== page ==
Related to the Wil Wheaton post (keeping in mind that 'happiness' is not the opposite of, nor the cure for, depression and anxiety). So what are the three things? First, "The first mistake that people make is equating happiness, the overarching quality of life, with the temporary enjoyment we feel in response to something pleasurable." Second, "people enjoy what they are doing more if they are focused on what they are doing, right when they are doing it" (the thing I really enjoy about giving talks is that they uniquely allow me to be in the moment as I speak). Third, "it takes commitment to strengthen and reclaim the function of our core “pro-social” demeanor—to learn skills around trust, reconciliation, and teamwork." The idea that these are skills - not innate amibilities - is key. So is the idea of reclaiming the ability to do them after a major setback.
I like concept maps - I used to make huge ones when I was a student - but they're the sort of thing that I think has never really made the transition to digital media. I think they just need bigger screens. And pencils, maybe. Geoff Cain: "I find myself thinking over and over again, quarter after quarter, semester after semester, how import tools like free writing, drawing, and concept maps are to thinking. However, I find that not all tools are created equal – especially when used in the wild." He lists a few: C-Map Tools, Inspiration, Lucid Chart, and CMap Cloud. Be sure to have a look at the slides at the bottom of the article.
The actual headline is a lot wordier and has too many adjectives, but this is a press release and for some reason press release writers have never learned to communicate in ordinary English. The release marks the release of the most recent Ed Fi data standard. This is a data model that covers the description of everything in schools from assessments to school attendance to bell schedules.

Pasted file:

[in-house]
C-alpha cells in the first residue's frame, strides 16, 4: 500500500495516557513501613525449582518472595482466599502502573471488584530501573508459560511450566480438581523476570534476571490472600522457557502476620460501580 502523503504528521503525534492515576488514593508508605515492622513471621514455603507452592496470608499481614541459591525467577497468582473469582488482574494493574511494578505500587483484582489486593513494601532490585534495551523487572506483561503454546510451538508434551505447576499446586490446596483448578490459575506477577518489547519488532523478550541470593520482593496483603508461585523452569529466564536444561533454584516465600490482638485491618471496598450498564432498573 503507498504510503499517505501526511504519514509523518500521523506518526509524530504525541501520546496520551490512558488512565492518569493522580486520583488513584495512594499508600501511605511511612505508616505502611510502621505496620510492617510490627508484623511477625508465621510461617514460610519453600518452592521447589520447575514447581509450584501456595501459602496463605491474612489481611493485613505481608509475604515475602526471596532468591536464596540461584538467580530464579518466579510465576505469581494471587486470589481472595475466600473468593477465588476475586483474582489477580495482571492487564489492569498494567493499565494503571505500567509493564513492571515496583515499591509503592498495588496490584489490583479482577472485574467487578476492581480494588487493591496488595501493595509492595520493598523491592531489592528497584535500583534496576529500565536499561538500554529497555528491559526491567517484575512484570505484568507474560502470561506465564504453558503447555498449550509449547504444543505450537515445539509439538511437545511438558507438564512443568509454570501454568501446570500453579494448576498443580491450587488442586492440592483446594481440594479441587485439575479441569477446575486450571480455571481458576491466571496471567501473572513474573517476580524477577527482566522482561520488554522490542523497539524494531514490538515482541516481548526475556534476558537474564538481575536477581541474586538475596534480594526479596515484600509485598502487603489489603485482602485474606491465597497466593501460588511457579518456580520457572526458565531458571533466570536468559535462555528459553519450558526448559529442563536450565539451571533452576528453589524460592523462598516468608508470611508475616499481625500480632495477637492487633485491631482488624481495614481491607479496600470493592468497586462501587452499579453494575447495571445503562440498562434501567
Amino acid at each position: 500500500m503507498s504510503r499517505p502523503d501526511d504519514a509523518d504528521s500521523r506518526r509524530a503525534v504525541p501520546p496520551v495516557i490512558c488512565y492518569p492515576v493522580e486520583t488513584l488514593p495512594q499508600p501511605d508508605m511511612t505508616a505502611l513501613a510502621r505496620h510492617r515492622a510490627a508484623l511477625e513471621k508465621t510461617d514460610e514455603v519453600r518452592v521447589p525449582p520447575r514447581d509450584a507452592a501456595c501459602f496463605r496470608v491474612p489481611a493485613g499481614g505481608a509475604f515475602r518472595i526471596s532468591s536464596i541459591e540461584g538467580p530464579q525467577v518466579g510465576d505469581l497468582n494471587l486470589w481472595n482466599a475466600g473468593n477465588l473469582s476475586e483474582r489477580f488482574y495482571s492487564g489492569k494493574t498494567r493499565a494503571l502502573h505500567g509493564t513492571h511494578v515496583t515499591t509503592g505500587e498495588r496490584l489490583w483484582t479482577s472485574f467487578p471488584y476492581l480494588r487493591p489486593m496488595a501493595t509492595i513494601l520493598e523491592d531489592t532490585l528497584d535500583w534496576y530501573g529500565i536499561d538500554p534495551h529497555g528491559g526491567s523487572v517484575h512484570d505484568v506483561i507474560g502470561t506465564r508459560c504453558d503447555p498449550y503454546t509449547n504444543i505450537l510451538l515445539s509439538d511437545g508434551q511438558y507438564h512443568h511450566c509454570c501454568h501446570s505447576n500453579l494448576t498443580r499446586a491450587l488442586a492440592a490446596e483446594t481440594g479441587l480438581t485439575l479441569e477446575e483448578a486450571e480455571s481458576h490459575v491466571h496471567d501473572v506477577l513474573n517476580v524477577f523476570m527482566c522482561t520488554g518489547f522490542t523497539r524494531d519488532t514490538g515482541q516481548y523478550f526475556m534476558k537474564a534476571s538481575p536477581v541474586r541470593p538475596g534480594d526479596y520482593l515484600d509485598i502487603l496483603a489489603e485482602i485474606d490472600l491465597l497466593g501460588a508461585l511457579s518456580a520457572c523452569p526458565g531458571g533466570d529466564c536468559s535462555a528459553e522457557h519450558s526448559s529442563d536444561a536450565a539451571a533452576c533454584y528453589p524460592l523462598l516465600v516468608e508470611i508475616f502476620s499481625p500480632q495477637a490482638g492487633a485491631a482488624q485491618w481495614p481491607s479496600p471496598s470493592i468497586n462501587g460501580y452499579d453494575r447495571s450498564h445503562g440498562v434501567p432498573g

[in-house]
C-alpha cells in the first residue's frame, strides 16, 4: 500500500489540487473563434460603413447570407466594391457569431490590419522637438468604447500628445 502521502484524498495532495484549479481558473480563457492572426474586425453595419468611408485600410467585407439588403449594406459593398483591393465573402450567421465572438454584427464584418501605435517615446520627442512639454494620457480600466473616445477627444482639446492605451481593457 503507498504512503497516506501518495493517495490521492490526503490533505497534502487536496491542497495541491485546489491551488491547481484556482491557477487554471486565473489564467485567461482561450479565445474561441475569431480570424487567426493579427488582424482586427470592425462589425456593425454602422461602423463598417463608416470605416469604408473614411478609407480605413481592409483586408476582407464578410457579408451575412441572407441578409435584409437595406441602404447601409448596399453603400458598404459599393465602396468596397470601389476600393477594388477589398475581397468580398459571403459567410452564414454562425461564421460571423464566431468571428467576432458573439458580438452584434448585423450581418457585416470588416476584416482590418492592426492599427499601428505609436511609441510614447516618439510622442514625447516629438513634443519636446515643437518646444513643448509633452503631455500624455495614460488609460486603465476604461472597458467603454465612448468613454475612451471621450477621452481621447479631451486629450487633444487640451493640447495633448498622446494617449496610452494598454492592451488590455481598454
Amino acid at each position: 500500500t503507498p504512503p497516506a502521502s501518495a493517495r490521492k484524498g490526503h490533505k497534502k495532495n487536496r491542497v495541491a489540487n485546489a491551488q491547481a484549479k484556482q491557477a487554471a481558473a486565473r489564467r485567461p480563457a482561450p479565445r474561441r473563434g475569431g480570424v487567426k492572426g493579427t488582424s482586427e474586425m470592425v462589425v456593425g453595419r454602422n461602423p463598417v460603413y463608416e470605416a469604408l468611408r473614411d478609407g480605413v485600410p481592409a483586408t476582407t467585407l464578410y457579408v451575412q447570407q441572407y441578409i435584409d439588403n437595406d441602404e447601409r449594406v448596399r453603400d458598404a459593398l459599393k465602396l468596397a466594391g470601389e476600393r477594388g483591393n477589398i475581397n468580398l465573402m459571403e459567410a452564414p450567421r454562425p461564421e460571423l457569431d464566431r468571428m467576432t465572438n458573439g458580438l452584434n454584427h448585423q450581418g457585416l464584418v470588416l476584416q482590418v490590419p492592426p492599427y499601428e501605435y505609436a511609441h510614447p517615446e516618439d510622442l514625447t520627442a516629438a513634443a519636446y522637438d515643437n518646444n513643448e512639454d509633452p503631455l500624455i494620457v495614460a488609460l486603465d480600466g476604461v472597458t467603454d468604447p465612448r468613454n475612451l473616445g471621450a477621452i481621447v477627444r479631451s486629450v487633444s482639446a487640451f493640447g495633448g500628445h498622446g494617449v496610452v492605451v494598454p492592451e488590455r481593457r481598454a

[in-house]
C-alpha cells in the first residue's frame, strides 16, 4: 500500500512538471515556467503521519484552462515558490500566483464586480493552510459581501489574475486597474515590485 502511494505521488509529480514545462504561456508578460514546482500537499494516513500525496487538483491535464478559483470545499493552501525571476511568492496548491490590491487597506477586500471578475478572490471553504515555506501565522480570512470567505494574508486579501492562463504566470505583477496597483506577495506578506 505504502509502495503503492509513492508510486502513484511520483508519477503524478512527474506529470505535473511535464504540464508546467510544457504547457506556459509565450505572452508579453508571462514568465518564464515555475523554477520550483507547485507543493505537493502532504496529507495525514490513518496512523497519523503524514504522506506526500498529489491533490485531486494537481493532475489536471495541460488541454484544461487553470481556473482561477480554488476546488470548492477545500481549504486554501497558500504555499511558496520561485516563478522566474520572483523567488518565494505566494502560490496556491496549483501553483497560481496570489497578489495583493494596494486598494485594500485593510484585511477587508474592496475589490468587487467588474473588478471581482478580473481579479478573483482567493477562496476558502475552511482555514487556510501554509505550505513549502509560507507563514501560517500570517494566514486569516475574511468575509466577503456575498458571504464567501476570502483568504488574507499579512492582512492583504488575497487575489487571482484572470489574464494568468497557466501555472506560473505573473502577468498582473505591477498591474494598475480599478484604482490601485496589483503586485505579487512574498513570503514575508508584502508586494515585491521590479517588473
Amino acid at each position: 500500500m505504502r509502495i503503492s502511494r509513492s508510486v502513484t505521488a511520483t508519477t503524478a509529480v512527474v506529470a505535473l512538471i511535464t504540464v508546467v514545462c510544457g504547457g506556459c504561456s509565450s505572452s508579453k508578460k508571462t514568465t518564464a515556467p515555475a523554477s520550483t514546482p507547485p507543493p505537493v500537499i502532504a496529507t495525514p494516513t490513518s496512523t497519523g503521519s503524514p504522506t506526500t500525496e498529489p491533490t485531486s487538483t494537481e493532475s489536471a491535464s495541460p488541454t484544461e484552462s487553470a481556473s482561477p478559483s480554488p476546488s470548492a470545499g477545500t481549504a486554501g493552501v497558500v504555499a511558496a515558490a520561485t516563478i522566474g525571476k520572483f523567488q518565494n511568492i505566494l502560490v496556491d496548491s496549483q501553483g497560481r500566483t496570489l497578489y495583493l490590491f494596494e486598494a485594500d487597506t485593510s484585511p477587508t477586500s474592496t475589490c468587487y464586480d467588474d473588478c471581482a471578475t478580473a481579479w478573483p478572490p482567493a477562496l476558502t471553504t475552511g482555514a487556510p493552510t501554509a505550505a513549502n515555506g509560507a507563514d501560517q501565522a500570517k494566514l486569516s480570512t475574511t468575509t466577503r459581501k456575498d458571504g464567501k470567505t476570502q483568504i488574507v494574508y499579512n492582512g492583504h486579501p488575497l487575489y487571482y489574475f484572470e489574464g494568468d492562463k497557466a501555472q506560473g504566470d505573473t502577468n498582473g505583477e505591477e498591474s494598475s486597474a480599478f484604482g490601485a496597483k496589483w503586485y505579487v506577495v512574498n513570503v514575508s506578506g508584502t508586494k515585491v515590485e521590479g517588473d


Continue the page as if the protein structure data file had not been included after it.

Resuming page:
In honour of the very odd pairing of Microsoft with Git, where's a Chrome extension that makes Github look like Windows XP. As to the developing story, "Some people believe Microsoft really has changed, but others are skeptical. Whatever your take on the situation I think we can all agree that XP’s color scheme makes Github look way better."
This has nothing to do with education (except for the very sensible advice to teachers that sometimes children are very anxious and afraid, even if they seem to be really bright and outgoing). But it's the sort of thing that should be said and should be read, and because Wil Wheaton is the sort of person who has tried to do good with his 'lowest life difficulty' setting, I'm posting it here. It's a good article and worth reading.
This article describes the latest in "an arms race by large retail chains to offer education benefits... service-industry employers have started or expanded programs to offer free or greatly-discounted tuition to all of their employees, often delivered in an online format." The spokespeople in the article take pains to say there's no watering down of standards that results from this association (of course, though, it works out well for Walmart if the university denies the employees admission).
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